LibreOffice is the default productivity suite, as usual. However, some of the other included applications have changed. Specifically, a lot of the standard GNOME/MATE applications, such as Gedit, Evince, and Eye of GNOME (and their MATE equivalents), have been replaced by new, DE-agnostic applications, like Xed for text editing, Xreader for document viewing, and Xviewer for photo viewing. These seem to work well, and I am hopeful that they will be able to develop further with extensions comparable to what was present in the GNOME 2.32 (pre-GNOME 3) versions of these applications.

I was able to install Google Talk using its DEB file, as well as Skype, Mupen64Plus, and Redshift in the Synaptic Package Manager. All of these applications worked just fine. However, I would like to take this moment to point out another usability issue as I see it. It used to be the case that there were three ways of scrolling with the mouse, with respect to a scrollbar. One would be to scroll using the mouse scroll wheel, which would scroll up or down by only one line (or something similar) at a time. Another would be to click and drag the scrollbar cursor to an arbitrary desired position. The third would be to click in the area of the scrollbar above or below the scrollbar cursor to scroll up or down by a finite, consistent amount larger than just one or two lines; this is something I still use a lot, especially when reading articles or scrolling through long lists. Unfortunately, it seems like in all GTK+ applications, that third option has disappeared, so that clicking somewhere in the area of the scrollbar above or below the scrollbar cursor brings the scrollbar cursor to exactly that point. This is especially annoying in an application like the Synaptic Package Manager where I want to browse through potentially long lists of packages in increments larger than 1-2 lines, yet I want to be able to browse gradually instead of jumping directly to a given point. This is an issue that I've noticed specifically in Mozilla Firefox in Linux Mint 17.3 "Rosa" MATE (but not in other applications there), so it is disheartening to see this "feature" spread to other applications too.

Caja + Synaptic Package Manager + Desktop Cube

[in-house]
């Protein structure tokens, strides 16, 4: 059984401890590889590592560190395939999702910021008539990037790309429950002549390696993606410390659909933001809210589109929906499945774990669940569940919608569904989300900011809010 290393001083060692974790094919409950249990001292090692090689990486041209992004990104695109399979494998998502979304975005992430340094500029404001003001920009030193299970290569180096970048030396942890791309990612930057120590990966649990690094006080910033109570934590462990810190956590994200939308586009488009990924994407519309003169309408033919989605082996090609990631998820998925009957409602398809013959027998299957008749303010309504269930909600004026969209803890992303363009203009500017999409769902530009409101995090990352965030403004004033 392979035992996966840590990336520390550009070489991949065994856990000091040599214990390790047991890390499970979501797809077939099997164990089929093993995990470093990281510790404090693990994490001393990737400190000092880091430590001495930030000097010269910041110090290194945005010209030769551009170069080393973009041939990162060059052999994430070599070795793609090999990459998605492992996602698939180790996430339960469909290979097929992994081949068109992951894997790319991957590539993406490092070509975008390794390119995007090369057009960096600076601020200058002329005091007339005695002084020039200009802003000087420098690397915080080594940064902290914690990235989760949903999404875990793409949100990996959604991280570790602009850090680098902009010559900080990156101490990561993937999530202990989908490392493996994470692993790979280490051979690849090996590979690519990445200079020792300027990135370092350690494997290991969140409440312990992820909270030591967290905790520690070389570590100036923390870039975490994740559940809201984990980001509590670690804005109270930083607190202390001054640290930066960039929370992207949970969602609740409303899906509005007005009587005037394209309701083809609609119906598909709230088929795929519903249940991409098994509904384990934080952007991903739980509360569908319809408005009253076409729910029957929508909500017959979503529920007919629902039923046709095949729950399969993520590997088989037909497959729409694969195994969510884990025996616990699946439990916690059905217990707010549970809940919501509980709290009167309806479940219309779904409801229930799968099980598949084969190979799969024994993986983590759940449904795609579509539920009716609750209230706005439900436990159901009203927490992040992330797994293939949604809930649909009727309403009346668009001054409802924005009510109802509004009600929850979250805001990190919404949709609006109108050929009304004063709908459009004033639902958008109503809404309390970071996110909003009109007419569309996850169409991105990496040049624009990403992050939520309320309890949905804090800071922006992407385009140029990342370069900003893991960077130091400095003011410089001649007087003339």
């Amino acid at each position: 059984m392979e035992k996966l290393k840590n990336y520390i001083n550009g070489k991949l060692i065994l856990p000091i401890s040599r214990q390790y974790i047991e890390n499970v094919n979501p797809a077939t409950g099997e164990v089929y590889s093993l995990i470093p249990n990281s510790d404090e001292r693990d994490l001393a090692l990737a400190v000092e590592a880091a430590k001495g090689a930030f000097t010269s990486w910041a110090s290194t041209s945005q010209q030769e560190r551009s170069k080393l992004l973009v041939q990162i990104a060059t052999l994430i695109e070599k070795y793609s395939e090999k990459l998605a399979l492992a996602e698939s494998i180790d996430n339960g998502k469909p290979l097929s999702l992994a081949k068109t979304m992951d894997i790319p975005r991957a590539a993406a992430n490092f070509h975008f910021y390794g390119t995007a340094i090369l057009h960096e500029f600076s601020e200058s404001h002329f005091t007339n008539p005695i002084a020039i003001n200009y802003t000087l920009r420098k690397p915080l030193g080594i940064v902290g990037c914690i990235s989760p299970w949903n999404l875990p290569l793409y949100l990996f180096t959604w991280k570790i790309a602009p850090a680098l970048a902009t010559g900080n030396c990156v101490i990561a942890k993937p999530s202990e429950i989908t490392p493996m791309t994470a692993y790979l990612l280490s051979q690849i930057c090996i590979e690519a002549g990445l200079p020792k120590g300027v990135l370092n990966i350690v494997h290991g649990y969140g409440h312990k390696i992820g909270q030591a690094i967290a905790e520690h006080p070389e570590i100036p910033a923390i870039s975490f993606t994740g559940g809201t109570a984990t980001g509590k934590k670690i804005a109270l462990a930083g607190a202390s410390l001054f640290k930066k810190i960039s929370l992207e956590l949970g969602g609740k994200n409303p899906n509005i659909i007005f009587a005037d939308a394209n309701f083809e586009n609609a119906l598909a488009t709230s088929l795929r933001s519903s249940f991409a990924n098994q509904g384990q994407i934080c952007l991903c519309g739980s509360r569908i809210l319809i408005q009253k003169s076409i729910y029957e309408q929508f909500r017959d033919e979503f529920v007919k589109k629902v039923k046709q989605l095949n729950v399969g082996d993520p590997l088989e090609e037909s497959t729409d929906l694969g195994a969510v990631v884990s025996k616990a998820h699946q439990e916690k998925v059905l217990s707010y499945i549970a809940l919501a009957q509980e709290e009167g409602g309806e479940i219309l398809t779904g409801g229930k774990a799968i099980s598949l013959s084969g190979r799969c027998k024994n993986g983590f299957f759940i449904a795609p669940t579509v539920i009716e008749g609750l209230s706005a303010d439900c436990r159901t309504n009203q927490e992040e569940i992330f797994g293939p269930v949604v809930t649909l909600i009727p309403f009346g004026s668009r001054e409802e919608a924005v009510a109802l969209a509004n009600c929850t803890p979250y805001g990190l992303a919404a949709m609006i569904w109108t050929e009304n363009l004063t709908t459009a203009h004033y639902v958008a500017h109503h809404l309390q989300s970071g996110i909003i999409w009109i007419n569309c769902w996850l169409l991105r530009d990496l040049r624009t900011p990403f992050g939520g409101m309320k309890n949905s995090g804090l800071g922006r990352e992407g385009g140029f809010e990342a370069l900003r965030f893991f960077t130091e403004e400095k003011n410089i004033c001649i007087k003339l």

The MATE edition offers Compiz as an option for the WM, and switching to it was extremely smooth and simple. It also seems like the enabled options in Compiz are meant to maintain consistency with some of the graphics from Marco (the default WM for MATE), while also putting in some spice (like the desktop cube); overall, I was quite pleased with how smoothly Compiz ran. Without Compiz, the distribution used 220 MB of RAM according to the command "free -m"; with it, that changed to 260 MB of RAM, which is still quite lightweight. That said, the MATE System Monitor showed 790 MB of RAM in the former case, and 940 MB of RAM in the latter case; I have no idea how such a huge discrepancy could arise, but that may be something that the Linux Mint developers might want to consider investigating. (I'm more inclined to believe the figures from "free -m" because my laptop never seemed to be straining too much.)

That is where my time with Linux Mint 18 "Sarah" MATE ended. Overall, I can still give this a good recommendation for people who have at least a tiny bit of experience with Linux and may be looking for a stable, easy-to-use system. However, the usability issues I encountered, while each fairly minor, added up to the extent that I don't feel as confident recommending this to total newbies (because while I would be able to work through these issues easily by myself, I don't expect the same of a newbie), unless they have a more experienced friend helping them to install this (though after that, they should be OK on their own). To be able to retake the newbie demographic, I think this distribution needs just a bit more polish; I'd be excited to see what the future point releases hold, and I hope that these issues do get addressed.
You can get it here.


  1. The scrollbar-jumping decision is a mind-numbinglingy stupid UI decision. I'd love to know why the GTK-3 Firefox people thought it was such a good idea (along with removing the up/down arrows on scrollbars). It smacks of the kind of totalitarian UI thinking that drove GNOME 3. It IS fixable by adding a line or two to .config/gtk-3.0/settings.ini (INI??? This isn't windows for god's sake...), but it should never have come to that.

  2. @Anonymous: I appreciate the tip on configuring the scrollbar behavior, and I otherwise fully concur.

    @DarkDuck: It's odd that you experienced the error that you did — while I felt like the codec installation procedure could use some more work, I didn't encounter any errors like that. Also, I wanted to review the Cinnamon edition, but found it to be rather buggy overall, whereas the MATE edition (as you can see) worked much better — have you been able to check out the MATE edition yourself?

    Thanks for the comments!